In 2044, 25-year-old Joe works for a Kansas City crime syndicate as a “looper.” Since future technology has made it near-impossible to dispose of bodies, the syndicate uses time travel, invented thirty years later and outlawed instantly. Managed by a future man named Abe Mitchell, loopers kill and dispose of face-concealed victims, and are paid with silver bars strapped to the target. To prevent connections to the syndicate, loopers kill their future selves with gold bars strapped to them when they retire, effectively ending the contract and “closing the loop”.Joe’s friend Seth, part of a minority that manifest low-level telekinesis (or TK), confides that his old self has escaped, after warning him of a person in the future called the Rainmaker who will overthrow the five major bosses and close all loops. Joe reluctantly hides Seth in his apartment’s floor safe, but is taken to Abe by Kid Blue, one of Abe’s elite “Gat Men.” Joe reveals Seth’s location instead of forfeiting half his silver, and Abe’s men cut an address into younger Seth’s arm, then begin severing body parts. As Old Seth’s limbs disappear, he goes to the address and is killed. When Joe’s next target arrives, it is his older self with his face uncovered. Before Joe can kill him, Old Joe shields himself, knocks younger Joe unconscious and escapes. Returning to his apartment, Young Joe fights with Kid Blue, only to fall off a fire escape and black out.In another timeline, Young Joe kills his older self as he arrives. He moves to Shanghai, where his drug addiction and partying persist, becoming a hitman to finance himself. Years later, he meets a woman during a bar fight and they marry. Thirty years after, Joe is taken to close the loop and his wife is killed in the process. Overpowering his captors, Joe sends himself back to 2044 thereby altering history. When Old Joe sees Young Joe fall, he shoots the Gat Men and drags him away. Old Joe begins to manifest vague memories of Young Joe’s actions in the present, and meets his younger self at a diner to explain that he intends to save his wife by killing the Rainmaker as a child. Kid Blue and several other Gat Men arrive at the diner and a gunfight ensues: Young Joe collects a corner of Old Joe’s map as both escape. Young Joe follows the map to a farm where Sara and her son Cid live. Sara recognizes the number on the map as Cid’s birthday and birth hospital’s code. Young Joe guesses that Old Joe is going to kill all three children born at the hospital that day, not knowing which one will become the Rainmaker, so he waits at the farm to protect Cid and Sara.Jesse, another Gat Man, comes looking for both Joes at the farm, but Cid and Young Joe hide in an underground tunnel. Later that night Sara and Young Joe have sex, and Sara reveals she has TK powers. Cid’s powers are revealed to be even stronger, with Sara hiding in a safe when he has a tantrum. In the morning, Young Joe wakes to find Jesse holding Sara at gunpoint in the living room. Frightened, Cid falls down the stairs and telekinetically destroys Jesse. Young Joe realizes that Cid will become the Rainmaker, using his powers to control the city, and that Old Joe will now know this from his memories.Kid Blue captures Old Joe and takes him to Abe. Old Joe breaks free and kills Abe and his henchmen, then travels to Sara’s farm. While Young Joe kills Kid Blue, Old Joe pursues Sara and Cid. Cid’s cheek is grazed by Old Joe’s bullet, and he creates a telekinetic blast that destroys much of the surrounding cane field and wrecks Young Joe’s van, but is calmed by Sara before he can kill anyone. Telling Cid to run into the still-standing cane, Sara stands between Old Joe and her son, and Young Joe realizes that the death of Cid’s mother will turn him into the Rainmaker. Unable to run due to injuries to his legs sustained when Cid wrecked the van and knowing Old Joe is out of range of his weapon, he shoots himself, erasing Old Joe’s existence and saving Sara. The film ends with the implication that Sara’s demonstration of love towards Cid has healed the rift between them, meaning Cid will not become the Rainmaker, and they will have a much better life – especially as they find Joe’s silver in the van.This is a brilliant movie experience, its an wholly original and entertaining idea, that the writer/director has managed to successfully transpose to film.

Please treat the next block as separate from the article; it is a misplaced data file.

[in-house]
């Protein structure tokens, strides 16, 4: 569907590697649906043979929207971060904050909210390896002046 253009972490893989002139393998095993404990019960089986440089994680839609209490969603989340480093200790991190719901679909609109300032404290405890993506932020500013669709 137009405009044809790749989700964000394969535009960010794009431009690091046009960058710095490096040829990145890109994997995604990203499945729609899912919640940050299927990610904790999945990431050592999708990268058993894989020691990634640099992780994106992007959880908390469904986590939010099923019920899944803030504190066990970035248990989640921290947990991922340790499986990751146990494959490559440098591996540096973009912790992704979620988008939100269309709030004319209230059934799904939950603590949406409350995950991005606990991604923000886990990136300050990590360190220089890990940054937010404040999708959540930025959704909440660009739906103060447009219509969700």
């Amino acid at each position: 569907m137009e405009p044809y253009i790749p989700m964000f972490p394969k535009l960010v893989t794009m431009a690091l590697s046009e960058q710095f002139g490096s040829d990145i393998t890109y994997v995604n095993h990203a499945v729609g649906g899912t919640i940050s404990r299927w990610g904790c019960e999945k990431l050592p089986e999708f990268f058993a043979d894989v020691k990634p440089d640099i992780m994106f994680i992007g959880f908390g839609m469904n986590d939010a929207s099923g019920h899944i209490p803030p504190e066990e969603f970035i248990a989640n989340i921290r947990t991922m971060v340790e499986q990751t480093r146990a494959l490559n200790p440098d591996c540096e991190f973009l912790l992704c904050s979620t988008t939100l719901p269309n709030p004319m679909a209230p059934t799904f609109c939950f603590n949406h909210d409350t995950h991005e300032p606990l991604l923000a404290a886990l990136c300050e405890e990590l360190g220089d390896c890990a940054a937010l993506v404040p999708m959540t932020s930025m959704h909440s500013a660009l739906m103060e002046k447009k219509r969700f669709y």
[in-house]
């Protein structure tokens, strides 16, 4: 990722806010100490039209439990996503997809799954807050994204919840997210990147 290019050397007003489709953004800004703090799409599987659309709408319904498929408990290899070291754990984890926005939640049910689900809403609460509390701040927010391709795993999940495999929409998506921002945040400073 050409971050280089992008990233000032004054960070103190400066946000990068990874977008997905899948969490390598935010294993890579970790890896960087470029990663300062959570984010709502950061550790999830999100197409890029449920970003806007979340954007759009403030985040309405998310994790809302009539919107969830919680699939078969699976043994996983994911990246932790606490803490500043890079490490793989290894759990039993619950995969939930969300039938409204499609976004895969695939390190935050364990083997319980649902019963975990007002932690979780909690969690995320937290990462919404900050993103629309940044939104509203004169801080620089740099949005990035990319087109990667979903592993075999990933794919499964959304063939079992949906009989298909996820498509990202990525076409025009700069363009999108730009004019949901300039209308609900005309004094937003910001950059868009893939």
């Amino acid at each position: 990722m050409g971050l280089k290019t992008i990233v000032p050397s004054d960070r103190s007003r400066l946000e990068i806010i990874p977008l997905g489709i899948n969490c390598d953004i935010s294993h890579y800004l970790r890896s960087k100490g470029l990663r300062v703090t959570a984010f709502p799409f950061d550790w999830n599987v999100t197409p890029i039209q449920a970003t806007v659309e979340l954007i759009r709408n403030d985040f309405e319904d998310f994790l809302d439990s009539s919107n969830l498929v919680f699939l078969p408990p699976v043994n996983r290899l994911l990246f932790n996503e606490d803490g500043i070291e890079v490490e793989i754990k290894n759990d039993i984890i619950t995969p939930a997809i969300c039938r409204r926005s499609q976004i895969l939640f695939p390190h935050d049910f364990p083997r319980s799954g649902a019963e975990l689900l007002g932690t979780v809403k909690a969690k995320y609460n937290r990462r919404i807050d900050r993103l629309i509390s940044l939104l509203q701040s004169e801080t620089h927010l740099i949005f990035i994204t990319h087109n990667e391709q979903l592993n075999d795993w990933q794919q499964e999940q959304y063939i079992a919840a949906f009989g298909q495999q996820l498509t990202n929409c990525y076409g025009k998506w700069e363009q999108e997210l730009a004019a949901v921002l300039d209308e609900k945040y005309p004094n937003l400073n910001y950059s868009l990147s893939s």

REVIEW: REVENGE FOR JOLLY